Logan Square is an official community area, historical neighborhood, and public square located on the northwest side of the City of Chicago. The Logan Square community area is one of the 77 city-designated community areas established for planning purposes. The Logan Square neighborhood, located within the Logan Square community area, is centered on the public square that serves as its namesake, located at the three-way intersection of Milwaukee Avenue, Logan Boulevard and Kedzie Boulevard.
The community area of Logan Square is, in general, bounded by the Metra/Milwaukee District North Line railroad on the west, the North Branch of the Chicago River on the east, Diversey Parkway on the north, and Bloomingdale Avenue on the south. The area is characterized by the prominent historical boulevards, stately grey-stones and large bungalow-style homes.
Name and Centennial Monument
Logan Square is named for General John A. Logan, an American soldier and political leader. One of the most striking intersections in the city, the square itself is a large public green space (designed by architect William Le Baron Jenney, landscape architect Jens Jensen and others) formed as the grand northwest terminus of the Chicago Boulevard System and the junction of Kedzie and Logan Boulevards and Milwaukee Avenue, which was once known as "Northwest Plank Road" and traces its origins back to a Native American trail, prior to 1830. At the center of the square, known as Logan Square is the Illinois Centennial Monument, built in 1918 to commemorate the 100th anniversary of Illinois' statehood. The monument, designed by Henry Bacon, famed architect of the Lincoln Memorial in Washington, DC and sculpted by Evelyn Longman, is a single 70-foot (25-meter) tall "Tennessee-pink" marble Doric column, based upon the same proportions as the columns of the Parthenon in Ancient Greece, and topped by an eagle, in reference to the state flag and symbol of the state and the nation. The monument was funded by the Benjamin Ferguson Fund. Reliefs surrounding the base depict allegorical figures of Native Americans, explorers, Jesuit missionaries, farmers and laborers intended to represent Illinois contributions to the nation through transportation as a railroad crossroads for passengers and freight (represented by a train extending across the arm of one of the figures), education, commerce, grain and commodities, religion and exploration along with the "pioneering spirit" during the state's first century.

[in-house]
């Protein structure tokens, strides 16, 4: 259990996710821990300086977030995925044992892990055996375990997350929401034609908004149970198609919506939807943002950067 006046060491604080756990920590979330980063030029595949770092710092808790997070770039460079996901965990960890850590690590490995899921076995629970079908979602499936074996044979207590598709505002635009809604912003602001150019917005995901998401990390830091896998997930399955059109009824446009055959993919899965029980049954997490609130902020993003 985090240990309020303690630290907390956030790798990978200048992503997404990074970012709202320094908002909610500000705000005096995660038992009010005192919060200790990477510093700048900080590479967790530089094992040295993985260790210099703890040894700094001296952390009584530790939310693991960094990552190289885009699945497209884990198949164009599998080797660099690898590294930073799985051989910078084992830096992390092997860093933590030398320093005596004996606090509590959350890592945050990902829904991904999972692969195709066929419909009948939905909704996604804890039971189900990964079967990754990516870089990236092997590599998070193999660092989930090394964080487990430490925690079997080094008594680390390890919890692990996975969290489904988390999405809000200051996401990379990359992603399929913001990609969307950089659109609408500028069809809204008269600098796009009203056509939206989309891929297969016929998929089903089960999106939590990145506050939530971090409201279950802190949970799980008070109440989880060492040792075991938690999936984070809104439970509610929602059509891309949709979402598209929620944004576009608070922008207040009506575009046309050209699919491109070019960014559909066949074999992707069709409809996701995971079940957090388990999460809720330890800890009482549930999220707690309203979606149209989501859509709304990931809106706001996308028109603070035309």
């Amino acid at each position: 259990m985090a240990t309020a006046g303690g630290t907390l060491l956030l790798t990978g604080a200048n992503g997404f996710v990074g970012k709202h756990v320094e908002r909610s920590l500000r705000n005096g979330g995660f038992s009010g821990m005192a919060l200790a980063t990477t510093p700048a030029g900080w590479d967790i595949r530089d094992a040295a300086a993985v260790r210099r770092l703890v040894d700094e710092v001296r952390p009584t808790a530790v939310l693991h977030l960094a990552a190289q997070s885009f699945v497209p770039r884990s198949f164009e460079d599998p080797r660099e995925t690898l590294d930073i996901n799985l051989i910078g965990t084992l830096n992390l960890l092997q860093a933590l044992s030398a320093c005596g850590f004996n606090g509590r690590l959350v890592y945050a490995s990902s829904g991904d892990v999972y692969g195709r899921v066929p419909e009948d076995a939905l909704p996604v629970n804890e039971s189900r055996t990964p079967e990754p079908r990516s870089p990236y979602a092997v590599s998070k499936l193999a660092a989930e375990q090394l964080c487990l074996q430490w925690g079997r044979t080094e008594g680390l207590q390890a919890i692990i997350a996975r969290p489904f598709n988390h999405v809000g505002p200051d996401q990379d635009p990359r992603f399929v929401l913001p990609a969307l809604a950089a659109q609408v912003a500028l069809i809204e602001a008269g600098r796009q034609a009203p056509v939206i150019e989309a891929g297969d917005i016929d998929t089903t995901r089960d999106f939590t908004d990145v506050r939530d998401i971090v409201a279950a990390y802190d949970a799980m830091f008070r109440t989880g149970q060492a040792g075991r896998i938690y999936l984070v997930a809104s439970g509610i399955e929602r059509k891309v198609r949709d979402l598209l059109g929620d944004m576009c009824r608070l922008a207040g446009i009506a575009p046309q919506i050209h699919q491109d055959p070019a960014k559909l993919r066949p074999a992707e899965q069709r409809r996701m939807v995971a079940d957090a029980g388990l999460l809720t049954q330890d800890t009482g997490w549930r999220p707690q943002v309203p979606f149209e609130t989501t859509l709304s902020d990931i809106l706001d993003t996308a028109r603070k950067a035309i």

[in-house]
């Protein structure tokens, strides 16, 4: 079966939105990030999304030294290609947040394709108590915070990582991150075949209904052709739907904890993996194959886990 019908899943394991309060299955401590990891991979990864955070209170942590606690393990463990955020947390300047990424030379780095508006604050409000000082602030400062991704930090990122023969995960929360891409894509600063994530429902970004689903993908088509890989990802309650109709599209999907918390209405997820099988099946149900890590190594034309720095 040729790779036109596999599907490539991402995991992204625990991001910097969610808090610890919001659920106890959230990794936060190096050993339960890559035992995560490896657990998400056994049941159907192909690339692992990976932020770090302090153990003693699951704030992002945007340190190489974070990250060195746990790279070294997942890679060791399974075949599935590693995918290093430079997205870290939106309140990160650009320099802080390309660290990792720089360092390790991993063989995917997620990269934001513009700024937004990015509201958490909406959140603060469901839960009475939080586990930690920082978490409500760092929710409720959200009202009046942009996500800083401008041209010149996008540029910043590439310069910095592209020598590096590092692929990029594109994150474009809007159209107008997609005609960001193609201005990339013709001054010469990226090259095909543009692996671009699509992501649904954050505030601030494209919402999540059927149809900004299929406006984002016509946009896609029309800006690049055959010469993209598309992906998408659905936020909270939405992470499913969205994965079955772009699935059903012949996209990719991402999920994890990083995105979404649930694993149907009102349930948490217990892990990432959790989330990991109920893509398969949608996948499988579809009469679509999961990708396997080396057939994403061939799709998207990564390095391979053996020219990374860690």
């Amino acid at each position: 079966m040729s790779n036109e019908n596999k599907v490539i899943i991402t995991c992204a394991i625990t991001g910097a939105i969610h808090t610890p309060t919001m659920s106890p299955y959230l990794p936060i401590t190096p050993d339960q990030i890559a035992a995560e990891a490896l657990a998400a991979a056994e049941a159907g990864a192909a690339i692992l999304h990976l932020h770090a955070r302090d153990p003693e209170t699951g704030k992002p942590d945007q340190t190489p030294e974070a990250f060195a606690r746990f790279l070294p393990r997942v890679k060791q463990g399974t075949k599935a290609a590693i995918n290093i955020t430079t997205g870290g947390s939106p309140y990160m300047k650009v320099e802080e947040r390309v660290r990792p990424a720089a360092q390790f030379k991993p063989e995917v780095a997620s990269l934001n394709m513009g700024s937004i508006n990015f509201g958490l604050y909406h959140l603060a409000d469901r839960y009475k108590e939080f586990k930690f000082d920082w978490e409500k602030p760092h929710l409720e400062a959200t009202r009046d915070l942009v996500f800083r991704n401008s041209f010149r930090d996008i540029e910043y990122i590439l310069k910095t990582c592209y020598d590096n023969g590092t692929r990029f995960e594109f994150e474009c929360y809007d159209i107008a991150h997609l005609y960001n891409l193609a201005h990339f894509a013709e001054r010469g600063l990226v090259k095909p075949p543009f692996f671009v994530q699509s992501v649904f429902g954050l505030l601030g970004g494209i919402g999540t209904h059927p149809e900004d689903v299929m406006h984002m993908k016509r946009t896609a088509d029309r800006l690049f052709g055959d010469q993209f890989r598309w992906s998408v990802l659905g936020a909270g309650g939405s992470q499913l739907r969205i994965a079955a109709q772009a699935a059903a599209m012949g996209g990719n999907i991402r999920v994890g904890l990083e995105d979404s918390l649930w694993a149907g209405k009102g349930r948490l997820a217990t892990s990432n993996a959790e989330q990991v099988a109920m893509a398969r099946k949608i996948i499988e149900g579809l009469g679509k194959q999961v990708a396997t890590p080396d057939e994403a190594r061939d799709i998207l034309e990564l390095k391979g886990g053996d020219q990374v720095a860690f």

Originally developed by early settlers like Martin Kimbell (of Kimball Avenue fame) in the 1830s, forming around the towns of "Jefferson," "Maplewood," and "Avondale', the vicinity was annexed into the City of Chicago in 1889 and renamed Logan Square. Many of its early residents were English or Scandinavian origin, mostly Norwegians and Danes, along with both a significant Polish and Jewish population that followed.
Today, the neighborhood is home to a diverse population including Latinos (primarily Mexican and Puerto Rican, with some Cuban), a number of ethnicities from Eastern Europe, and African-Americans. Chicago's aspiring artists call Logan Square home. Most people are attracted to the community for its beautiful park-like boulevards, part of the city's 26-mile Chicago Boulevard System, which was recently protected with a Chicago Landmark Designation, known as the "Logan Square Boulevards District" and the partnerships between residents and the City to support the Comfort Station at Logan Square, new parks, the Bloomingdale Trail (an elevated "rails to trails" project), Logan Plaza, and sensitive developments (e.g. The Green Exchange and Chicago Printed String Building), along with the preservation of numerous historic buildings (historic commercial, industrial and residential structures) and several other important sustainable and green projects.